Published September 25, 2019 by Rebecca Goldfine

New Club Supports Students of Color in Computer Science

Silicon Valley and the technology industry are notoriously homogenous. People of color and women remain underrepresented at many companies. But a relatively new computer science club at Bowdoin is doing its part to tackle the issue by offering encouragement, career tips, and networking connections to its members, many of whom are poised to help change the demographic balance in tech after graduation.
Nelson Andrade
Nelson Andrade ’20  is a co-leader of the club Students of Color in Computer Science.

Nelson Andrade ’20 took his first computer science class his sophomore year, which he considers to be a late start compared to other students.

The fact that he even signed up for a computer class is a credit to his tenacity. "I was scared to do tech, and I didn't think I had the background of people who do tech," he said. He is a first-generation college student. "I didn't think there were many Latinos, specifically, in the industry and thought maybe this isn't the spot for me." 

After taking the intro class, though, he was hooked. He relishes the problem-solving aspect of computer science and "how fun it is." And he connected with a couple of upperclass mentors who were part of a nascent club called Students of Color in Computer Science (SCCS). "After I met all these other people of color, I thought, if they can do it, why can't I?"

Now Andrade, as a senior computer science and sociology major, says he's in a position to support younger students starting out. "I thought I could be a resource for them," he said. This year, he's leading SCCS with Jhadha King ’20. They have approximately fifteen students on the roster.

A big focus for the group is helping Bowdoin students network and find internships and jobs at tech companies and start-ups. Andrade says he learned about his summer internship, at Tamr in Boston, after hearing from Tamr employee Kamaal Palmer ’19. Palmer was a founding member of SCCS.

Associate Professor of Computer Science Stephen Majercik, who's serving as the club's advisor, said he's optimistic the club will have the same success as Bowdoin Women in Computer Science (BWICS).

Grace Handler ’17 and Madeline Bustamante ’17 founded BWICS in 2014, and the efforts of that group, combined with the department's push to hire more women faculty, has led to significant growth in the number of women students in the department, according to Majercik.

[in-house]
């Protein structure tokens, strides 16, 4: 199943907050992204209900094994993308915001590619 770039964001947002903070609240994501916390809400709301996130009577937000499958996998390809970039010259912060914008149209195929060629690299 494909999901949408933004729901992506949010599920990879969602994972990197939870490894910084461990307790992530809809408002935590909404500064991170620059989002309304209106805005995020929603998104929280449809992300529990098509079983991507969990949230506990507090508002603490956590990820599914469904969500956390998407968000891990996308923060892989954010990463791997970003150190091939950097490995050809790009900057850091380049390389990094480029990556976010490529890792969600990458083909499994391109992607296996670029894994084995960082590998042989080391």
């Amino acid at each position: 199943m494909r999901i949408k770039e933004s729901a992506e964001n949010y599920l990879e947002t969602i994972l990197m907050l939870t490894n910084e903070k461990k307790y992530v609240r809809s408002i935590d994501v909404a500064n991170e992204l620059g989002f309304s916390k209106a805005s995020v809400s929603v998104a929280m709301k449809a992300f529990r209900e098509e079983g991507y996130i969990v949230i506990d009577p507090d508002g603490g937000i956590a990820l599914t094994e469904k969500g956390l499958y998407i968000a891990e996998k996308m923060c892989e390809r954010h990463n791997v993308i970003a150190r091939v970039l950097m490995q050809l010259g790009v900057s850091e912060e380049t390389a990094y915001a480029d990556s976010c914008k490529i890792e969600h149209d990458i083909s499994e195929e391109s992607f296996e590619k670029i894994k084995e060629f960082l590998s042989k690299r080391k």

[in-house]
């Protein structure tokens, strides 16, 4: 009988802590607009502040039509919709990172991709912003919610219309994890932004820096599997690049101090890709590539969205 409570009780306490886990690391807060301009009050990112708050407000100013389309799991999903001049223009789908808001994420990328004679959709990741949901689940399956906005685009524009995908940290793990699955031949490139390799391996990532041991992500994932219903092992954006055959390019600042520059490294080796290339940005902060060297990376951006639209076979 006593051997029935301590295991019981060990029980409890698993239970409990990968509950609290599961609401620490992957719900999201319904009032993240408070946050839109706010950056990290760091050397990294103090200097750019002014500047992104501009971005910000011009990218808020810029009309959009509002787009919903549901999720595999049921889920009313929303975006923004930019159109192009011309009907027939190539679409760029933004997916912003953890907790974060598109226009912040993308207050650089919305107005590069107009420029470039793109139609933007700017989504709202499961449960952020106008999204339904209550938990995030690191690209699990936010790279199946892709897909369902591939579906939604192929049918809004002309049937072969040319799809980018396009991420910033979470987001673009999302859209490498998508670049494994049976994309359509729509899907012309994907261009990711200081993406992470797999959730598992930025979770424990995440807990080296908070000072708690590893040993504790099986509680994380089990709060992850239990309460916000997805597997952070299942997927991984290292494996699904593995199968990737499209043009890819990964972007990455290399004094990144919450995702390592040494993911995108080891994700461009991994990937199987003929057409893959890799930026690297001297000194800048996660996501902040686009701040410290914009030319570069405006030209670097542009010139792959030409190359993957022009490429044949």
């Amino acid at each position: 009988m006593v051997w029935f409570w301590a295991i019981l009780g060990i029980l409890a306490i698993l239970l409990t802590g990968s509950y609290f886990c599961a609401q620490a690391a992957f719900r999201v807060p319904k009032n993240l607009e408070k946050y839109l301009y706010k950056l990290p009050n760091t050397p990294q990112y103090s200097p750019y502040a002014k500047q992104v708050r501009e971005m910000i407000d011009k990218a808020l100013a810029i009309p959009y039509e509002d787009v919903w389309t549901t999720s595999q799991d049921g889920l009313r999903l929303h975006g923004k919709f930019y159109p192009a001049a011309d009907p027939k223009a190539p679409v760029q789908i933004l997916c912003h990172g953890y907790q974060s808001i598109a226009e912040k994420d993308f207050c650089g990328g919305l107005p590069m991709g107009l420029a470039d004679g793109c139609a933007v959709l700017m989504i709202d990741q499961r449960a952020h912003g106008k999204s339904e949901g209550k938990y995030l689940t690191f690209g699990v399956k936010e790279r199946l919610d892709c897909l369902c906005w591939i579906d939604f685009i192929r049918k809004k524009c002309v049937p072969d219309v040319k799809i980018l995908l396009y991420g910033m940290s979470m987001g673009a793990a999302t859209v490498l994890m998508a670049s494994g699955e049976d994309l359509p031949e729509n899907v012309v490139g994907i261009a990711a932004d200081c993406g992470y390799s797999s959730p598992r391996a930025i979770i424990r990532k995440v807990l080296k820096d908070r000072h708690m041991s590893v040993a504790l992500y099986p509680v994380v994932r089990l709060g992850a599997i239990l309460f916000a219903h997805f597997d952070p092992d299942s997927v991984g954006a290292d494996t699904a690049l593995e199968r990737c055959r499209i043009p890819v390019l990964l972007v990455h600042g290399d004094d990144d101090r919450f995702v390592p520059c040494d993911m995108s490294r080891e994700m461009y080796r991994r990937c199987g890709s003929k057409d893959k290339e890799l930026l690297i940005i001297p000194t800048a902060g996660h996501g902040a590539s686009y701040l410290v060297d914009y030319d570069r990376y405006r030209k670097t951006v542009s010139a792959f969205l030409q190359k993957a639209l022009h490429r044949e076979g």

Last fall, twenty-one women were computer science majors (out of sixty-eight total), and twelve women were minors. (The college doesn't keep public statistics about the racial make-up of majors.) Majercik said that's a big change from fifteen or twenty years ago, when the department would have maybe one or two women and students of color declare CS their major, at best. But while the numbers are healthier today, he'd like to see them grow even more.

A new initiative at the College, the Bowdoin Diversity in Computer Science and Tech Initiative, was launched with a generous donation by a young alumna from the Bay area to provide travel grants to women and students of color to attend technology conferences. These events, like the Grace Hopper Celebration of Women in Computing and the ACM Richard Tapia Celebration of Diversity in Computing, help students discover technology companies and make professional contacts. It's not unheard of for undergraduates to walk away from them with solid job offers.

"As the student body at Bowdoin becomes more diverse, we are seeing more students of color in computer science classes and majoring in computer science," he said. He and his colleagues agree they "should be doing something actively to make the department a more welcoming place for students of color in the same way we tried to do that for women." 

As club advisor, Majercik says he'll support initiatives the club wants to pursue, including helping to identify and bring guest speakers to campus.

Andrade said the emphasis of SCCS this year will be on inviting alumni to campus, fostering industry connections, setting up mock technical interviews for students, and offering a bit of academic mentorship.

"People are more encouraged when they know there are people behind them, in their corner," Andrade said. "And that's what we want to be able to provide for students, another little push of encouragement."